Extremely late, but I am contractually obligated to bring you the penultimate post in my Secret Wars read through. In this installment we’ll turn the clocks back to 2005 and visit a domain based on the mega House of M event.
One of the mainstays of the superhero team is that someone is the member with superhuman strength. There may be more than one, but there is always at least one member of the team that is the team’s muscle, usually physically larger than the rest, and the one sent in when the team just needs someone pounded into dust.
That’s actually how today’s entry got his superhero name.
Marvel’s Last Days branded Secret Wars tie-ins are supposed to give us the stories surrounding “What will our heroes do with their final hours before it all ends?” Unfortunately, most of these books have very little to do with Secret Wars. While some deal with the final incursion and its affect on people across the globe, most just deal with wrapping up storylines from each solo title.
After the break I’ll look at Captain America and the Mighty Avengers #9, Punisher #19, Punisher #20, Ms. Marvel #16, Magneto #19, Magneto #20 and Black Widow #19 and their wildly varying degrees of tying into the main event.
Also, if you are like me and haven’t read all of Johnathon Hickman’s Avengers run leading up to Secret Wars, be sure to take Tom’s Road To Secret Wars course at gabbinggeekuniversity.com. The reading materials are online here: Parts 1, 2, 3, 4, 5, 6,7.
And that course is a prerequisite to the other parts of this series: 1, 2, 3, 4, 5, 6, 7, 8, 9, 10, 11, 12, 13, 14, 15, 16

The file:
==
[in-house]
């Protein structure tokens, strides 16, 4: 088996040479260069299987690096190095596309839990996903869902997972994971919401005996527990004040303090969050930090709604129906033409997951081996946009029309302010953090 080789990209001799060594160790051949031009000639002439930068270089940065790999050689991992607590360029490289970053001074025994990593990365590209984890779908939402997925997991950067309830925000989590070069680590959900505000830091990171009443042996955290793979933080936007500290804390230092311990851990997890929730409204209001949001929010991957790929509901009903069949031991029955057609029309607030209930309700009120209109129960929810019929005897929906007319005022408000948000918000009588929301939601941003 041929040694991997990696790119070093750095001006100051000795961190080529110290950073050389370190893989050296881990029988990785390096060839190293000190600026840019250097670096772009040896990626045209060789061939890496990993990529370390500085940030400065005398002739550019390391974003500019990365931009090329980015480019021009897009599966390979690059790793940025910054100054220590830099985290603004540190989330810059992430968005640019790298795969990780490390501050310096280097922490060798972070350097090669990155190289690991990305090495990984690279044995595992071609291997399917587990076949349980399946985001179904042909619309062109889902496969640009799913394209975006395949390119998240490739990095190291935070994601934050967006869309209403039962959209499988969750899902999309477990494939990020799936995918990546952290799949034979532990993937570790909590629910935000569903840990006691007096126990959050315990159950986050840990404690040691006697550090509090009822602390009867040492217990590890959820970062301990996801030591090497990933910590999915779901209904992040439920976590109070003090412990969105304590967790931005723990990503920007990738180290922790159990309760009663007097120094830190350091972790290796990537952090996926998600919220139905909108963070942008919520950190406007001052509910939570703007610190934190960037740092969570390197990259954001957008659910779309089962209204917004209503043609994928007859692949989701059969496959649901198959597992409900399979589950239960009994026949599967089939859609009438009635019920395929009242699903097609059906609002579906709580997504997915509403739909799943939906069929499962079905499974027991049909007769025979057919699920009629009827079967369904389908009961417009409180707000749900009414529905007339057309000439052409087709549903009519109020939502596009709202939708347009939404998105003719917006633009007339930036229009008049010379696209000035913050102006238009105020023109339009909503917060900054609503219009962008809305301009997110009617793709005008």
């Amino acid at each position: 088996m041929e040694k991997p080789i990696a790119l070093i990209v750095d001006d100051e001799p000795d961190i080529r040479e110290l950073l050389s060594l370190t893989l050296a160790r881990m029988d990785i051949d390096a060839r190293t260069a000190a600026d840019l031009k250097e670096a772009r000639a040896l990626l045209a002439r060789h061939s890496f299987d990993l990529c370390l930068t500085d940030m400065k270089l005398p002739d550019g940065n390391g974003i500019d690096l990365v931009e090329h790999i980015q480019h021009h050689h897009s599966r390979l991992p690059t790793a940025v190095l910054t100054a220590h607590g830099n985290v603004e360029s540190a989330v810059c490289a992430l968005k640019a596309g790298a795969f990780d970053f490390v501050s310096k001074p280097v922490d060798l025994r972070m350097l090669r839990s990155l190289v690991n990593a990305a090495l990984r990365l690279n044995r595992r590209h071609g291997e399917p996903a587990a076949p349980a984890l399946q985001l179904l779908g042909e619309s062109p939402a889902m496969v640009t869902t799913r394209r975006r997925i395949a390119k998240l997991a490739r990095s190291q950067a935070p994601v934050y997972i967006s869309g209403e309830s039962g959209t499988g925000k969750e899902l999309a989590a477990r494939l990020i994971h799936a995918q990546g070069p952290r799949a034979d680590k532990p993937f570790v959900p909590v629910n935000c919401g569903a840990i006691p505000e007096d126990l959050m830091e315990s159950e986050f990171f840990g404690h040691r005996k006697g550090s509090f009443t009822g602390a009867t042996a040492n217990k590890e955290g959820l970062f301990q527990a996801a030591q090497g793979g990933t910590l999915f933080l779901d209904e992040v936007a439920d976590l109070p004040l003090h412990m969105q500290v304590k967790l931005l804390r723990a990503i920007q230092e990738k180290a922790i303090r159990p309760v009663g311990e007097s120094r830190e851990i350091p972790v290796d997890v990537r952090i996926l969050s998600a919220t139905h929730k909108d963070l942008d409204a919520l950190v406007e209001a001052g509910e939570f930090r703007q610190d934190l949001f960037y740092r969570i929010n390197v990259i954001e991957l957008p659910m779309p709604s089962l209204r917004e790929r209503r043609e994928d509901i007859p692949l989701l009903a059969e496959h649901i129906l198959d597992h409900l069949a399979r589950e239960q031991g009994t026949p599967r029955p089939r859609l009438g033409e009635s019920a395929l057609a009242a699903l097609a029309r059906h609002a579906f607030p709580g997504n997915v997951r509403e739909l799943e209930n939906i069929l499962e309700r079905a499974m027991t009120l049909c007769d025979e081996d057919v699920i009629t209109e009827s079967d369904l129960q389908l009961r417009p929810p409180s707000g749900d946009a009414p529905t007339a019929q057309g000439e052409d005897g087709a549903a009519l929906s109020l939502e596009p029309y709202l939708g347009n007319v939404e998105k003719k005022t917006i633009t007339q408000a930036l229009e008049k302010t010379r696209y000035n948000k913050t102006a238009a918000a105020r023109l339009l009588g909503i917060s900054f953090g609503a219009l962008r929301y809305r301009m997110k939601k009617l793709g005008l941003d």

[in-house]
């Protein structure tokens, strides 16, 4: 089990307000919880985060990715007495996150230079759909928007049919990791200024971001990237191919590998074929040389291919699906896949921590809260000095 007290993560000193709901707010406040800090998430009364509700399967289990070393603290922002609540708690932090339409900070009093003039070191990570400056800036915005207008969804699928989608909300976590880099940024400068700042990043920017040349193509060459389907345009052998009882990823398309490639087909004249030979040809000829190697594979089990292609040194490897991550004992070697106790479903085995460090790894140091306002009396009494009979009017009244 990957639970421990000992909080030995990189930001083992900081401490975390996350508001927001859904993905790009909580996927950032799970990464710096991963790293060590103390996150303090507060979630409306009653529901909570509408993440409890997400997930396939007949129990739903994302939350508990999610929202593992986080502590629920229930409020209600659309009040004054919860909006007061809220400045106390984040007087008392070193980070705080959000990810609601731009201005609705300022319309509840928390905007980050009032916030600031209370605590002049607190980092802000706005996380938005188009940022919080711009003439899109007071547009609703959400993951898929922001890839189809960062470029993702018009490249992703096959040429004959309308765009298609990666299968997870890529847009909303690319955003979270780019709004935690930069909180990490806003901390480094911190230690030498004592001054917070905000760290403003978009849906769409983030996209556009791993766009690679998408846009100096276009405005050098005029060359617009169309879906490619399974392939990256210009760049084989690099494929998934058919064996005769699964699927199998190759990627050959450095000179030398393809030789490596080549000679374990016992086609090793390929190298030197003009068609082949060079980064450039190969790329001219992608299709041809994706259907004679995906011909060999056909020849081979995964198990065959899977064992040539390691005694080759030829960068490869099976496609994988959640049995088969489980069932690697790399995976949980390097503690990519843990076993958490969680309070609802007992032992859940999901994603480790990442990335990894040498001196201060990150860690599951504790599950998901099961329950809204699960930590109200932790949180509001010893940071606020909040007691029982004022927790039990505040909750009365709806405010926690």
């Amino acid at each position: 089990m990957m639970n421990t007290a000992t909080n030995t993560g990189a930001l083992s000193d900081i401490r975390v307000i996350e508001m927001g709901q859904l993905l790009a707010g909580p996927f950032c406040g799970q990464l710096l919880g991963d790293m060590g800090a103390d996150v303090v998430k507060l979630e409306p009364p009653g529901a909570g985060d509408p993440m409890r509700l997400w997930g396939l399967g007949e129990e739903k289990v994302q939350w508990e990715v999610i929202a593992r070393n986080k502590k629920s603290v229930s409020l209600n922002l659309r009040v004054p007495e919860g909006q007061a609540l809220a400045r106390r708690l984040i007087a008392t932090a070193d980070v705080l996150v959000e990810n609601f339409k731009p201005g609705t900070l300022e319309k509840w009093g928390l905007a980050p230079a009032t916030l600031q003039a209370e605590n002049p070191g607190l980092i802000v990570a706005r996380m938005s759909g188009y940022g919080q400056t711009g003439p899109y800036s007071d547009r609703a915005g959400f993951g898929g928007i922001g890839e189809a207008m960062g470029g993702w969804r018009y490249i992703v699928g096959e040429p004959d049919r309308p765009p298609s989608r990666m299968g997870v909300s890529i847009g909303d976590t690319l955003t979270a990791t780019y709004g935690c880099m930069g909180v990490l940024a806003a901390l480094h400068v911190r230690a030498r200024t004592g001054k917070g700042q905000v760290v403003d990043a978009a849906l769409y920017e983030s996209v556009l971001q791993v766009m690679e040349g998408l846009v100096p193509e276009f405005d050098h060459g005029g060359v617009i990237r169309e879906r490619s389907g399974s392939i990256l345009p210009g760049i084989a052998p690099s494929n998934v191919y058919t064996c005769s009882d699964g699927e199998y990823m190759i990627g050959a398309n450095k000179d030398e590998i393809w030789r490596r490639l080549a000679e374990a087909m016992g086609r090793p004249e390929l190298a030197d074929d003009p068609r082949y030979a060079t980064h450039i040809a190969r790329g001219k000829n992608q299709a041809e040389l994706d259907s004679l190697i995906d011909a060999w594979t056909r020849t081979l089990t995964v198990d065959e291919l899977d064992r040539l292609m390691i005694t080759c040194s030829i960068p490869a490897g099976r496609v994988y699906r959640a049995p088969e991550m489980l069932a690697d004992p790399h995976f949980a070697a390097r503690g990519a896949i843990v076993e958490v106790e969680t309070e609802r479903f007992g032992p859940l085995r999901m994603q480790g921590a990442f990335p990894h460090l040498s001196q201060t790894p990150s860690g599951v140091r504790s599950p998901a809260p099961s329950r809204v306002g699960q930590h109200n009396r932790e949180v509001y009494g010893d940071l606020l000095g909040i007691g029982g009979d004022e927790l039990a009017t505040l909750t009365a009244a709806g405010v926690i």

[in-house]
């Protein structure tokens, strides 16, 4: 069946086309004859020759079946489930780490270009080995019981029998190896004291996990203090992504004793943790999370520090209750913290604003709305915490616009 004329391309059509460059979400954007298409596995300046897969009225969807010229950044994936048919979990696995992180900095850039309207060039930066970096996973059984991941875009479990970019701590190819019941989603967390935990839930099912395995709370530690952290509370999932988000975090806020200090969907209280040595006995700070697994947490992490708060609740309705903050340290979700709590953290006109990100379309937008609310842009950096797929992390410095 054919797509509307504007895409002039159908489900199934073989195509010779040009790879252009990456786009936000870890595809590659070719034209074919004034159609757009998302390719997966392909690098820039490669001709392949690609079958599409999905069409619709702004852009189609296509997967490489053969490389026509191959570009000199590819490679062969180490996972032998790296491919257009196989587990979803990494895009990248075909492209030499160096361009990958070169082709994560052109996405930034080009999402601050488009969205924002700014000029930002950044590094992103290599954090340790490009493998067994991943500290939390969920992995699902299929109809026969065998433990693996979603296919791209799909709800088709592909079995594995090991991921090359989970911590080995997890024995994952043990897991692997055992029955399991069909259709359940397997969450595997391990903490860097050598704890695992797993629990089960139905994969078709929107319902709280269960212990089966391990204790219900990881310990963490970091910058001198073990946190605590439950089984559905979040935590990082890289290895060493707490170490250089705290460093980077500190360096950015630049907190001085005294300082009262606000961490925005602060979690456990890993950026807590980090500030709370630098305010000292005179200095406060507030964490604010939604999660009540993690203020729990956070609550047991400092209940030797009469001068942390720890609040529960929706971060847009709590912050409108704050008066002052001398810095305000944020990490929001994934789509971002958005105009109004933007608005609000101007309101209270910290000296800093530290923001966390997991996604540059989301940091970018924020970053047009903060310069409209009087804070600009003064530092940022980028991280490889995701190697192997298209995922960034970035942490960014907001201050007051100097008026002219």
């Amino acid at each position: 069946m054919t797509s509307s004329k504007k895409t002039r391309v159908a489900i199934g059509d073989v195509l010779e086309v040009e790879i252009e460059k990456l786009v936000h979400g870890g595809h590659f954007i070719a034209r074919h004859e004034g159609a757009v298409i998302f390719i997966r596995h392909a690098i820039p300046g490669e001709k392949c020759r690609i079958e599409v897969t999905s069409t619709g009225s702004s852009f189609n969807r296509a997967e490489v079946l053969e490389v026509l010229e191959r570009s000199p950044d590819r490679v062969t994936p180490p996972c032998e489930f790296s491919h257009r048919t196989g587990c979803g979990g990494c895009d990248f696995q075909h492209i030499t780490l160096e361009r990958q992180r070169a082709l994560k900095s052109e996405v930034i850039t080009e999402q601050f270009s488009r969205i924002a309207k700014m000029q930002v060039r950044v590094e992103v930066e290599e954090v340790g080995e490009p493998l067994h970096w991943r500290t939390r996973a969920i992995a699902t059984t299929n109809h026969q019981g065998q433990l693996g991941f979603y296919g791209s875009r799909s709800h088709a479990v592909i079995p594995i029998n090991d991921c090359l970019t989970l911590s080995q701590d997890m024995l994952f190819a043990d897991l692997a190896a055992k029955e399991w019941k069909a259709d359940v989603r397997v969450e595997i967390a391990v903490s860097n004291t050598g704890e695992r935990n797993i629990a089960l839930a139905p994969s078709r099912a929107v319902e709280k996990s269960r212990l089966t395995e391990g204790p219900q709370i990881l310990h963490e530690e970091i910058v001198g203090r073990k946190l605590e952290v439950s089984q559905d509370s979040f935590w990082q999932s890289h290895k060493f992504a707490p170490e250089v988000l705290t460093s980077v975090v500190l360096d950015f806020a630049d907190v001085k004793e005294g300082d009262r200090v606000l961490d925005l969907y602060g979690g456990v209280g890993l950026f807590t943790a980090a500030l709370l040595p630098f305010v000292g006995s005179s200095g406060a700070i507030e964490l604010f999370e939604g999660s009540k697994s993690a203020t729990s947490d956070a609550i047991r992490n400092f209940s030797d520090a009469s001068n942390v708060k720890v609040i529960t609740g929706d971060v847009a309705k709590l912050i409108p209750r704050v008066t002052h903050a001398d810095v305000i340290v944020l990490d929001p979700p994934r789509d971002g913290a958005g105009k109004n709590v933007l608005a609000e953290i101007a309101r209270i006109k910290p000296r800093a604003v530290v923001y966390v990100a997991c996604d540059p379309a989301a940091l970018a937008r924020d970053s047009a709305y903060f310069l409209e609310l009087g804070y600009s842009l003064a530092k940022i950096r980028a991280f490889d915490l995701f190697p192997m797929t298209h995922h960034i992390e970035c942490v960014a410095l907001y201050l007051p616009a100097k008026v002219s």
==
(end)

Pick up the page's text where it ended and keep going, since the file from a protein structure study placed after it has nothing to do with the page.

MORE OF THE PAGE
I’m back baby! With a completely dated look at all things Secret Wars. In this part we’ll examine Secret Wars #2, and two “Last Days” issues: Captain America And The Mighty Avengers #8 and Magneto #18.
Most big comics crossovers and story lines generally promise a death. Most of the time, the death is someone nobody really cares about. The death could be someone who rejoined the group after a sufficiently long absence, or some minor character, or someone no one really got around to liking anyway. Sometimes readers can even eliminate a few contenders by looking to see which characters have solo books that aren’t being canceled anytime soon. And sometimes the death is something even readers know won’t last very long, since the story itself seems to have set up a return somewhere along the line.
Then, occasionally, there’s a death that seems to come out of nowhere to a character people largely love, and in a way that just seems really cheap, with no clear path to return the character to the land of the living. One such death would be when Colossus was killed off in the pages of Uncanny X-Men.